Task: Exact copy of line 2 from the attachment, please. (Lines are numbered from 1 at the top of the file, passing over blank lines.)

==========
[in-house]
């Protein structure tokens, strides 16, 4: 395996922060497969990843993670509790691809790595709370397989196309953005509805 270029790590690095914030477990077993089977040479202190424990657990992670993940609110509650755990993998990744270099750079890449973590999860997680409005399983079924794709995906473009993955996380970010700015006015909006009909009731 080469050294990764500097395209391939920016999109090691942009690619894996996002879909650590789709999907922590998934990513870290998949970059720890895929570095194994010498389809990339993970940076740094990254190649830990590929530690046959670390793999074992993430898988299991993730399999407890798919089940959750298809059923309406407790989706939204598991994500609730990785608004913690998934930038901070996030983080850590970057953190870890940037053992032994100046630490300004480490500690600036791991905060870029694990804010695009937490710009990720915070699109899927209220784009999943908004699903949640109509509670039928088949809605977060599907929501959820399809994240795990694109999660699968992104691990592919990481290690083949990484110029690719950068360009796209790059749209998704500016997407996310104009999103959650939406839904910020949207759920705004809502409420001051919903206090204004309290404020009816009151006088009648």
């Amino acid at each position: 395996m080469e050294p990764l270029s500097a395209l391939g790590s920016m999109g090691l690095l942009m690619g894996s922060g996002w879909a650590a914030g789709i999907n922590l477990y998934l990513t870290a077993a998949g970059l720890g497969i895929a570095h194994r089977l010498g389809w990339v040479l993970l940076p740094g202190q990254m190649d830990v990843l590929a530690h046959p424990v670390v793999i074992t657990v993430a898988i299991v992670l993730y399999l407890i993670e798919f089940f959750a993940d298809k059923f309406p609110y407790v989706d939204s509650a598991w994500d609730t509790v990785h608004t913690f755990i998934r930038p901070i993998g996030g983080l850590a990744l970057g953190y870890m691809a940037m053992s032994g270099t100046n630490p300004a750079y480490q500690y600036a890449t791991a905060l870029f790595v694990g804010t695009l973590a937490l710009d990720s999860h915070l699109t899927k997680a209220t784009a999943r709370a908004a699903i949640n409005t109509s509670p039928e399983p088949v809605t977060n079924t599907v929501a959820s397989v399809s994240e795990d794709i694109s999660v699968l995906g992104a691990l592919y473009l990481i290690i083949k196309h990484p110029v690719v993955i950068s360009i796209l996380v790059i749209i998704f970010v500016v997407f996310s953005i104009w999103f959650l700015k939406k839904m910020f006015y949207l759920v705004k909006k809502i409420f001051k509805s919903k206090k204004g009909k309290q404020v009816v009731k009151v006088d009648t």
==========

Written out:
């Protein structure tokens, strides 16, 4: 395996922060497969990843993670509790691809790595709370397989196309953005509805 270029790590690095914030477990077993089977040479202190424990657990992670993940609110509650755990993998990744270099750079890449973590999860997680409005399983079924794709995906473009993955996380970010700015006015909006009909009731 080469050294990764500097395209391939920016999109090691942009690619894996996002879909650590789709999907922590998934990513870290998949970059720890895929570095194994010498389809990339993970940076740094990254190649830990590929530690046959670390793999074992993430898988299991993730399999407890798919089940959750298809059923309406407790989706939204598991994500609730990785608004913690998934930038901070996030983080850590970057953190870890940037053992032994100046630490300004480490500690600036791991905060870029694990804010695009937490710009990720915070699109899927209220784009999943908004699903949640109509509670039928088949809605977060599907929501959820399809994240795990694109999660699968992104691990592919990481290690083949990484110029690719950068360009796209790059749209998704500016997407996310104009999103959650939406839904910020949207759920705004809502409420001051919903206090204004309290404020009816009151006088009648």